Solving Surges

It doesn’t take much of a power surge to upset the delicate electronics in most of our devices. At worst, a power surge can fry their insides, and that alone should motivate you to have everything connected to an outlet through a surge protector. While even they are not immune to surges, you can reset them in many instances.

In very non-technical terms, the surge shows up in much the same way a tripped electrical circuit shows up: something doesn’t work because it’s not getting any juice. Generally speaking, you can go to the electrical panel in your home or small office building and find a circuit switch that’s positioned halfway between “off” and “on”. You can reset the circuit switch by pushing it fully to “off” and then back to “on”. Tripping the circuit is a built-in protection.

Similarly, the surge protector takes the hit for any devices plugged into it. Again, in non-technical terms, the resistors in your surge protector sop up the extra energy, and you need to release it. You can follow these steps to verify a surge protector issue and restore the flow of power to your devices.

  • Plug something – a small lamp usually works best – into the wall outlet to make sure power is flowing to it. If there’s no power, check the circuit breaker, if you can, and reset it if it tripped.
  • Plug that same thing, which you know is working, into the surge protector. If it doesn’t work…
  • Unplug the surge protector from the wall outlet and unplug everything connected to it.
  • Wait 30 seconds. This will allow the resistors to drain.
  • Plug everything back in.

This process usually solves the problem. If it doesn’t, there could be a problem with the surge protector or the device. You’ll need to go back to the source – the most basic connection – to resolve the situation. One of our clients had a number of devices, including the transformer that brings the internet into his home and his router, plugged into a surge protector, which in turn, was plugged into a battery-backup power supply – with a built-in surge protector. After going through the procedure, he determined the problem was with one of the plugs in the battery backup unit. He was able to restore everything to operation, though he may need to replace his battery backup.

Battery backup units with surge protectors can range from $50 to $150 – give or take a few bucks – depending on the number of outlets they have and whether they have USB and coaxial cable ports. Surge protectors can be had for $35 and up, and nearly all have multiple plugs. You can also find single-outlet surge protectors which are ideal for plugging in at Starbucks or your hotel room – whenever you’ll have either option.

Contact us by phone – 973-433-6676 – or email to discuss the best protective systems for your needs.

Back-ups Beat Outage Woes

We typically associate outages with power outages, but communications lines – whether coaxial, copper or fiber optic – can go out, too. Do you have a back-up plan ready to go?

Power outages are relatively easy to overcome – or keep problems on a small scale. You can locate battery back-up systems strategically around your office to cover computers, servers, routers and other networking equipment and peripherals. These systems are not designed to provide long-term power to keep on working. Instead, they should give you and your workers enough time to finish a task, save your data files and then shut down systems in an orderly fashion. This will help everyone resume work more quickly when power is restored. You should augment your battery back-up systems with surge protectors to prevent sensitive electronics from getting fried when power comes back.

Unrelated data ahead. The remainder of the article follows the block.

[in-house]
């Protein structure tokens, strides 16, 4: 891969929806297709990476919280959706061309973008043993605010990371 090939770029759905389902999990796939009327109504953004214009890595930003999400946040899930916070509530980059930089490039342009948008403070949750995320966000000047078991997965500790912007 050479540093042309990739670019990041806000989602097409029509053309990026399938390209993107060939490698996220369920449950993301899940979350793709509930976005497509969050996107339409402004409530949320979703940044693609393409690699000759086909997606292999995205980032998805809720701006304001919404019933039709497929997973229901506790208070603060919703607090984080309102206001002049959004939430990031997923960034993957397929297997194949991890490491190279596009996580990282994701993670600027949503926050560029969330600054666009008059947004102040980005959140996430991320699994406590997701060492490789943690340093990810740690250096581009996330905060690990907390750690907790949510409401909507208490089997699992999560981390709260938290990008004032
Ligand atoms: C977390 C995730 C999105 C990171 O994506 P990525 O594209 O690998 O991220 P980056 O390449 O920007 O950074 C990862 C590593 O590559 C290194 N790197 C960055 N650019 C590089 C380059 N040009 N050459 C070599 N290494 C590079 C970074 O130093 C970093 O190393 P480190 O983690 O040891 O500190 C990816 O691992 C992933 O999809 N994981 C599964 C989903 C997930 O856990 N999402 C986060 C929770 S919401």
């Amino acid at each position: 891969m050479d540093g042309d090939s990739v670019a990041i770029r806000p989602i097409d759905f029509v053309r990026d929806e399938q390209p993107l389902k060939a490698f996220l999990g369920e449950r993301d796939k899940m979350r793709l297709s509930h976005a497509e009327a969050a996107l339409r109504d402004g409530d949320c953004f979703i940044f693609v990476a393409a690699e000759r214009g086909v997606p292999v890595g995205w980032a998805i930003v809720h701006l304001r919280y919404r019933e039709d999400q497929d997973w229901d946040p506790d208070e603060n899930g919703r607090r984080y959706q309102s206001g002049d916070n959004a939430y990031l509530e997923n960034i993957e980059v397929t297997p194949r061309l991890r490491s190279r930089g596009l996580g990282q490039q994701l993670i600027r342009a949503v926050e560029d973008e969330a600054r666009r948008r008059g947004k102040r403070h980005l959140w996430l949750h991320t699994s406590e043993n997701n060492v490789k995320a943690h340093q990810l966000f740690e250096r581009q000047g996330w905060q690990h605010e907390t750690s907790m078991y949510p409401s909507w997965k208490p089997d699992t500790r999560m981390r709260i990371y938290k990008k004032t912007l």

If your back-up plan includes storing apps and data files to the cloud, you can respond more effectively when power goes down. Within your office or home, make sure your work is regularly saved to an offsite storage server. That will make it easier to save work manually and help people get restarted from another location.

Depending on whatever else is happening, you may have the option to send your workers home, where they can reconnect – assuming they have power – and continue working through an Internet connection. Another option, depending on your location and size of workforce, would be to go to a coffee shop or some other place that has Wi-Fi – and power – available. The cost of coffee and lunch or a snack may be a good investment if it helps everyone tie up some loose ends or respond to customers’ immediate needs. And if the outage is short, everyone can get back to the office quickly.

If your business is in an office building, check with your landlord or property manager to see who supplies telecom connection services. You may be able to split your connections among multiple providers, and they may have contingency plans that keep at least part of your office running if communications go down. While we all love our feature-rich VOIP telephones, it’s important to note that the old copper telephone lines still function in a power outage or when coaxial and fiber-optic lines go down. You can generally use cellular connections for phones and devices when all else fails.

Once you know all of your available connection and networking options, we can work with you to design and deploy a system that will help you weather a storm or work through an outage. Call us (973-433-6676) or email us for a consultation. We can help make sure you ask your landlord or property manager the right questions and then install a system that best meets your needs.